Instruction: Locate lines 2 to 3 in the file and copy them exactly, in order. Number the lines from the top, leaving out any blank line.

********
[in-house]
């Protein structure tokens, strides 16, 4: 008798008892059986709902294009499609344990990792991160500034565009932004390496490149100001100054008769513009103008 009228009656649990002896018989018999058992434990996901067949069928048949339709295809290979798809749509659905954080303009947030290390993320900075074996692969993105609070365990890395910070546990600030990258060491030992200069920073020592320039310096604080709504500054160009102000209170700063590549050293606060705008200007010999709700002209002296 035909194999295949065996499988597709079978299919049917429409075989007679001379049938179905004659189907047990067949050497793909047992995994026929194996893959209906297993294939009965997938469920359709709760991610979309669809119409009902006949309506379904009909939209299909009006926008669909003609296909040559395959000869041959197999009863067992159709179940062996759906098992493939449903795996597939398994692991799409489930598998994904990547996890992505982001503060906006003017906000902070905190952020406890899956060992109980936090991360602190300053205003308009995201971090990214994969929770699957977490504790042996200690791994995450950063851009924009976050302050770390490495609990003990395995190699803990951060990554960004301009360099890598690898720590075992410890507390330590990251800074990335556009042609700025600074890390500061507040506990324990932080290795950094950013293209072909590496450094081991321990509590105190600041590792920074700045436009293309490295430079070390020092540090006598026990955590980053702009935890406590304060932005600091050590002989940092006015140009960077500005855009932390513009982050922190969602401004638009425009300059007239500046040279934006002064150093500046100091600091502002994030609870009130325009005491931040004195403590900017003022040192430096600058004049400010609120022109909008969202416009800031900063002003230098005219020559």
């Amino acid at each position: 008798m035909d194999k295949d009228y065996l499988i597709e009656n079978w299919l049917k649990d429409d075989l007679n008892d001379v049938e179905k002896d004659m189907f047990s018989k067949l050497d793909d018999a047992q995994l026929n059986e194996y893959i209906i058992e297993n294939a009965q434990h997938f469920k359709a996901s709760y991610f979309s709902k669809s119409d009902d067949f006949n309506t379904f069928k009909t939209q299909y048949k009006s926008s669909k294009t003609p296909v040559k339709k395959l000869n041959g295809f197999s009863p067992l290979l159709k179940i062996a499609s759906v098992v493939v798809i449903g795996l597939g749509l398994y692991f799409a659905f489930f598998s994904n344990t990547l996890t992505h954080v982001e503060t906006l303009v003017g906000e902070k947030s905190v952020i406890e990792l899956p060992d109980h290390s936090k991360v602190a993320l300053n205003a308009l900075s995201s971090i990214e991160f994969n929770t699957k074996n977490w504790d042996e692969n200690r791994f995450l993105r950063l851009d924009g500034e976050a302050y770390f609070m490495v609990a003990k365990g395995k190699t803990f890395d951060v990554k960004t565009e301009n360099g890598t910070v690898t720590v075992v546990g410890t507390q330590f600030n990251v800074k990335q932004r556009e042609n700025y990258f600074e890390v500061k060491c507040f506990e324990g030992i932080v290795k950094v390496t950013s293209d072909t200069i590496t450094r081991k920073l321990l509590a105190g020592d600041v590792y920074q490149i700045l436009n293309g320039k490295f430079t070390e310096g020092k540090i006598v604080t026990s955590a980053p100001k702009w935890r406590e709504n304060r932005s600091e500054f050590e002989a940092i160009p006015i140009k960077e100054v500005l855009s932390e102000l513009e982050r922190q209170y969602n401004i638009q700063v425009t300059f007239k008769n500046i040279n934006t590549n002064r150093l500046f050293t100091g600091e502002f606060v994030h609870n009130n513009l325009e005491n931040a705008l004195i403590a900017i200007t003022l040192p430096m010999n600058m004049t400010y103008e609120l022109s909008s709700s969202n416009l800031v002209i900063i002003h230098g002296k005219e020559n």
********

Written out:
């Protein structure tokens, strides 16, 4: 008798008892059986709902294009499609344990990792991160500034565009932004390496490149100001100054008769513009103008 009228009656649990002896018989018999058992434990996901067949069928048949339709295809290979798809749509659905954080303009947030290390993320900075074996692969993105609070365990890395910070546990600030990258060491030992200069920073020592320039310096604080709504500054160009102000209170700063590549050293606060705008200007010999709700002209002296 035909194999295949065996499988597709079978299919049917429409075989007679001379049938179905004659189907047990067949050497793909047992995994026929194996893959209906297993294939009965997938469920359709709760991610979309669809119409009902006949309506379904009909939209299909009006926008669909003609296909040559395959000869041959197999009863067992159709179940062996759906098992493939449903795996597939398994692991799409489930598998994904990547996890992505982001503060906006003017906000902070905190952020406890899956060992109980936090991360602190300053205003308009995201971090990214994969929770699957977490504790042996200690791994995450950063851009924009976050302050770390490495609990003990395995190699803990951060990554960004301009360099890598690898720590075992410890507390330590990251800074990335556009042609700025600074890390500061507040506990324990932080290795950094950013293209072909590496450094081991321990509590105190600041590792920074700045436009293309490295430079070390020092540090006598026990955590980053702009935890406590304060932005600091050590002989940092006015140009960077500005855009932390513009982050922190969602401004638009425009300059007239500046040279934006002064150093500046100091600091502002994030609870009130325009005491931040004195403590900017003022040192430096600058004049400010609120022109909008969202416009800031900063002003230098005219020559």
């Amino acid at each position: 008798m035909d194999k295949d009228y065996l499988i597709e009656n079978w299919l049917k649990d429409d075989l007679n008892d001379v049938e179905k002896d004659m189907f047990s018989k067949l050497d793909d018999a047992q995994l026929n059986e194996y893959i209906i058992e297993n294939a009965q434990h997938f469920k359709a996901s709760y991610f979309s709902k669809s119409d009902d067949f006949n309506t379904f069928k009909t939209q299909y048949k009006s926008s669909k294009t003609p296909v040559k339709k395959l000869n041959g295809f197999s009863p067992l290979l159709k179940i062996a499609s759906v098992v493939v798809i449903g795996l597939g749509l398994y692991f799409a659905f489930f598998s994904n344990t990547l996890t992505h954080v982001e503060t906006l303009v003017g906000e902070k947030s905190v952020i406890e990792l899956p060992d109980h290390s936090k991360v602190a993320l300053n205003a308009l900075s995201s971090i990214e991160f994969n929770t699957k074996n977490w504790d042996e692969n200690r791994f995450l993105r950063l851009d924009g500034e976050a302050y770390f609070m490495v609990a003990k365990g395995k190699t803990f890395d951060v990554k960004t565009e301009n360099g890598t910070v690898t720590v075992v546990g410890t507390q330590f600030n990251v800074k990335q932004r556009e042609n700025y990258f600074e890390v500061k060491c507040f506990e324990g030992i932080v290795k950094v390496t950013s293209d072909t200069i590496t450094r081991k920073l321990l509590a105190g020592d600041v590792y920074q490149i700045l436009n293309g320039k490295f430079t070390e310096g020092k540090i006598v604080t026990s955590a980053p100001k702009w935890r406590e709504n304060r932005s600091e500054f050590e002989a940092i160009p006015i140009k960077e100054v500005l855009s932390e102000l513009e982050r922190q209170y969602n401004i638009q700063v425009t300059f007239k008769n500046i040279n934006t590549n002064r150093l500046f050293t100091g600091e502002f606060v994030h609870n009130n513009l325009e005491n931040a705008l004195i403590a900017i200007t003022l040192p430096m010999n600058m004049t400010y103008e609120l022109s909008s709700s969202n416009l800031v002209i900063i002003h230098g002296k005219e020559n």